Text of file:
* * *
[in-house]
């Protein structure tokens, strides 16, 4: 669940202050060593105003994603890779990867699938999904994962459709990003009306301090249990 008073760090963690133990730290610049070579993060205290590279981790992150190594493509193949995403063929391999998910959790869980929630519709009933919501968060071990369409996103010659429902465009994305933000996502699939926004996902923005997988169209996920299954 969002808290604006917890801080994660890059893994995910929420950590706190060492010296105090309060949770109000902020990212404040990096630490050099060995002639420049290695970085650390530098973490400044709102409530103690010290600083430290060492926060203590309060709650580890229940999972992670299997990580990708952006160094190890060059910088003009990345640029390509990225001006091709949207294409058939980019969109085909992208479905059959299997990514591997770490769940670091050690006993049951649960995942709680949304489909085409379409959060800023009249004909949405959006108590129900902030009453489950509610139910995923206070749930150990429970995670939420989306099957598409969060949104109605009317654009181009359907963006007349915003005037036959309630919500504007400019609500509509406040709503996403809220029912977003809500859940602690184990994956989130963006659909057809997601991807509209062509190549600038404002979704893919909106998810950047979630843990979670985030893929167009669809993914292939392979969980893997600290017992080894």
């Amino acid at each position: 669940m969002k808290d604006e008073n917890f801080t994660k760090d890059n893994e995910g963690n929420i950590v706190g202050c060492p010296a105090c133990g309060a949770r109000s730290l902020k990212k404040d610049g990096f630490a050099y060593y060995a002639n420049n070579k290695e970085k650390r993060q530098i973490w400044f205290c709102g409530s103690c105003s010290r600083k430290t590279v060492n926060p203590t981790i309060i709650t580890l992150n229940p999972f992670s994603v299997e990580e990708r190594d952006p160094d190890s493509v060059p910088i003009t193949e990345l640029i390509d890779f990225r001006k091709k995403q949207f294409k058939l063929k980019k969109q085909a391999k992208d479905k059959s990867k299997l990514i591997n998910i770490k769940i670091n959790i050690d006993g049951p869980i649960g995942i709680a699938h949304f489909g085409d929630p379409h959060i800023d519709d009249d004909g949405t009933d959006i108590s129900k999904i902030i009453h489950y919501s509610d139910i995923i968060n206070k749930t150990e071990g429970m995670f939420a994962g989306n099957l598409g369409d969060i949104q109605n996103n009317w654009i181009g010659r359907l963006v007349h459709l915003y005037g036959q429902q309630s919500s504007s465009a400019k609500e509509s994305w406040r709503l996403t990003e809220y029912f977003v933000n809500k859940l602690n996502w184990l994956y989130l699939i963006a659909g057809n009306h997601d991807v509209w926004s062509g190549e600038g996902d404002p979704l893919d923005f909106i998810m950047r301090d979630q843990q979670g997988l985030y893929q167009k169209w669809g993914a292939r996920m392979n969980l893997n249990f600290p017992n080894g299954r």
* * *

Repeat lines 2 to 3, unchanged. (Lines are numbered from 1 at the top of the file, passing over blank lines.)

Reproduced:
């Protein structure tokens, strides 16, 4: 669940202050060593105003994603890779990867699938999904994962459709990003009306301090249990 008073760090963690133990730290610049070579993060205290590279981790992150190594493509193949995403063929391999998910959790869980929630519709009933919501968060071990369409996103010659429902465009994305933000996502699939926004996902923005997988169209996920299954 969002808290604006917890801080994660890059893994995910929420950590706190060492010296105090309060949770109000902020990212404040990096630490050099060995002639420049290695970085650390530098973490400044709102409530103690010290600083430290060492926060203590309060709650580890229940999972992670299997990580990708952006160094190890060059910088003009990345640029390509990225001006091709949207294409058939980019969109085909992208479905059959299997990514591997770490769940670091050690006993049951649960995942709680949304489909085409379409959060800023009249004909949405959006108590129900902030009453489950509610139910995923206070749930150990429970995670939420989306099957598409969060949104109605009317654009181009359907963006007349915003005037036959309630919500504007400019609500509509406040709503996403809220029912977003809500859940602690184990994956989130963006659909057809997601991807509209062509190549600038404002979704893919909106998810950047979630843990979670985030893929167009669809993914292939392979969980893997600290017992080894």
């Amino acid at each position: 669940m969002k808290d604006e008073n917890f801080t994660k760090d890059n893994e995910g963690n929420i950590v706190g202050c060492p010296a105090c133990g309060a949770r109000s730290l902020k990212k404040d610049g990096f630490a050099y060593y060995a002639n420049n070579k290695e970085k650390r993060q530098i973490w400044f205290c709102g409530s103690c105003s010290r600083k430290t590279v060492n926060p203590t981790i309060i709650t580890l992150n229940p999972f992670s994603v299997e990580e990708r190594d952006p160094d190890s493509v060059p910088i003009t193949e990345l640029i390509d890779f990225r001006k091709k995403q949207f294409k058939l063929k980019k969109q085909a391999k992208d479905k059959s990867k299997l990514i591997n998910i770490k769940i670091n959790i050690d006993g049951p869980i649960g995942i709680a699938h949304f489909g085409d929630p379409h959060i800023d519709d009249d004909g949405t009933d959006i108590s129900k999904i902030i009453h489950y919501s509610d139910i995923i968060n206070k749930t150990e071990g429970m995670f939420a994962g989306n099957l598409g369409d969060i949104q109605n996103n009317w654009i181009g010659r359907l963006v007349h459709l915003y005037g036959q429902q309630s919500s504007s465009a400019k609500e509509s994305w406040r709503l996403t990003e809220y029912f977003v933000n809500k859940l602690n996502w184990l994956y989130l699939i963006a659909g057809n009306h997601d991807v509209w926004s062509g190549e600038g996902d404002p979704l893919d923005f909106i998810m950047r301090d979630q843990q979670g997988l985030y893929q167009k169209w669809g993914a292939r996920m392979n969980l893997n249990f600290p017992n080894g299954r």